The Leading Edge
Latest test between Proteas and Pakistan is stale and unnecessary
In cricket, we play entire matches, sometimes more than one, that don't matter because the rubber is as dead as Monty Python's parrot, writes Telford Vice
There shouldn't have been a game of cricket at the Wanderers this week. Nothing so grand as a Test, anyway.
But here we are, pondering the particulars of the third Test between SA and Pakistan - the last gasp of a series that was decided a week ago at Newlands.
Events at the Wanderers, then, are stale news. Nothing to see there. Move on.
Tennis can't decide whether it's played using racquets or rackets, and despite showcasing female superstars, it is riddled with misogyny. But the Davis Cup dumped the dead rubber in 2011.
The jet-fuelled hamsters of Formula 1 stop stinking up the planet with their Godzilla-sized carbon footprint after one of them has taken the chequered flag.
But, in cricket, we play entire matches, sometimes more than one, that don't matter because the rubber is as dead as Monty Python's parrot.
As the exasperated pet shop customer, the brilliant John Cleese, explained: "'E's not pinin'! 'E's passed on! This parrot is no more! He has ceased to be! 'E's expired and gone to meet 'is maker! 'E's a stiff! Bereft of life, 'e rests in peace! If you hadn't nailed 'im to the perch 'e'd be pushing up the daisies! 'Is metabolic processes are now 'istory! 'E's off the twig! 'E's kicked the bucket! 'E's shuffled off 'is mortal coil, run down the curtain and joined the bleedin' choir invisible! This is an ex-parrot!"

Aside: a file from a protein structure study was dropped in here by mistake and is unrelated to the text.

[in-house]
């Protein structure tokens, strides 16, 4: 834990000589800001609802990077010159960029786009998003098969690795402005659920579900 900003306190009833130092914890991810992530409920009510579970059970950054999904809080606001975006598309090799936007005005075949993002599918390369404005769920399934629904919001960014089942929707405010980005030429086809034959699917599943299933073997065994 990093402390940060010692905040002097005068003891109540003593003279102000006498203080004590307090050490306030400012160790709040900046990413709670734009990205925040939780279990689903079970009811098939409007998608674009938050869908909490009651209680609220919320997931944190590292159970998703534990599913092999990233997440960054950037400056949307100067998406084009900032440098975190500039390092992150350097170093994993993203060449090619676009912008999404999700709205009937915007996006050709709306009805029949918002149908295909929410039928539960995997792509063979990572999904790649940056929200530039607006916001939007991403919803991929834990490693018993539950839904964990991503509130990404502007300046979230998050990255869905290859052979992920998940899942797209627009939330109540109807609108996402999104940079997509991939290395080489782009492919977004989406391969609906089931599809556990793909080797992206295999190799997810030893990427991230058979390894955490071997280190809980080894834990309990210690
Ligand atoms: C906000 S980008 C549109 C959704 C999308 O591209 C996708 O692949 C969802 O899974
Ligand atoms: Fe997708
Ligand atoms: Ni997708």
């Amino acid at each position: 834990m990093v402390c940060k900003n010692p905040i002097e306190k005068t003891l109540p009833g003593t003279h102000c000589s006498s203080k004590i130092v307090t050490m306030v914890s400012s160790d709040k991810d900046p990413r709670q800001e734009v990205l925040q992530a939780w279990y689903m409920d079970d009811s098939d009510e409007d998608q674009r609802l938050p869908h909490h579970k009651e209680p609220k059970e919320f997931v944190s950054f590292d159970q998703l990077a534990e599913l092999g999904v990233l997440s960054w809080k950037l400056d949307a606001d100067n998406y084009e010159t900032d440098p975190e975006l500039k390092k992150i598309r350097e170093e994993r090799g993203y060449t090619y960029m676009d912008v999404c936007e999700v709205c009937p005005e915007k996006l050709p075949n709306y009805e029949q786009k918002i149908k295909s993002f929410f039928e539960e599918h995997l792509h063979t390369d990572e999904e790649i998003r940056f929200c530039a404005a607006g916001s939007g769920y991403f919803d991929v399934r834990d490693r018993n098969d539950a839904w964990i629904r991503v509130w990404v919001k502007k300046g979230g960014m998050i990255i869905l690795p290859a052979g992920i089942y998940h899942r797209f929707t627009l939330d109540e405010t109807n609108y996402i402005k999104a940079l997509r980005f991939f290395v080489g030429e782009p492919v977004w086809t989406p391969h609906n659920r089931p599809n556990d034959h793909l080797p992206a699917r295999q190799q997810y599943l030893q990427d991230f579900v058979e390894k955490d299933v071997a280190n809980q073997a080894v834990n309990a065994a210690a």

The Wanderers Test is that parrot.
Part of the problem is in the planning. When three of the first four days of another Wanderers Test - against New Zealand in December 2000 - were washed out, the suits begged the press to lunch in the Long Room to prevent at least some of a trawlerfull of smoked salmon from going to waste.
It was meant to be eaten by people who couldn't be bothered to turn up to watch a game going nowhere slowly. The press duly went: never mind smoked salmon, a Long Room lunch involves booze.
It was a strange game, indeed - Chris Scott and his ground staff won man-of-the-match.
Watching sport up close and personal is about more than seeing victory and defeat. It's also about drinking tasteless beer from squidgy plastic cups between bites of MSG-flavoured stuff that may or may not safely be called food while wedged into the cruel confines of a plastic seat, awkwardly angled on a grass bank, or in the bleachers hoping you don't end up with splinters in your backside.
There will be blazing sun. There will be bone-rattling cold. There will be rain. There will be wind. On the Highveld, there will be thunder and lightning; very, very frightening. Sometimes, there will be all of the above.
You will pay for these privileges. But only once you have gone through the frustration of finding a place to park your car, which will also cost you money.
Happily, there's more to the arena experience, and especially in an arena as driven by drama as the Wanderers.
Your mates will be there. Or you'll make new ones before the day's out. You will be part of something bigger than you or your old and new mates, something that seems intangible but is more real than the unforgiving edge of your plastic seat.
You may see something that makes you marvel at what humans can do. You may see nothing you haven't forgotten once you've shambled out the gate.
But you will have been there, sometimes only to help keep a dead parrot alive, and bless you for that.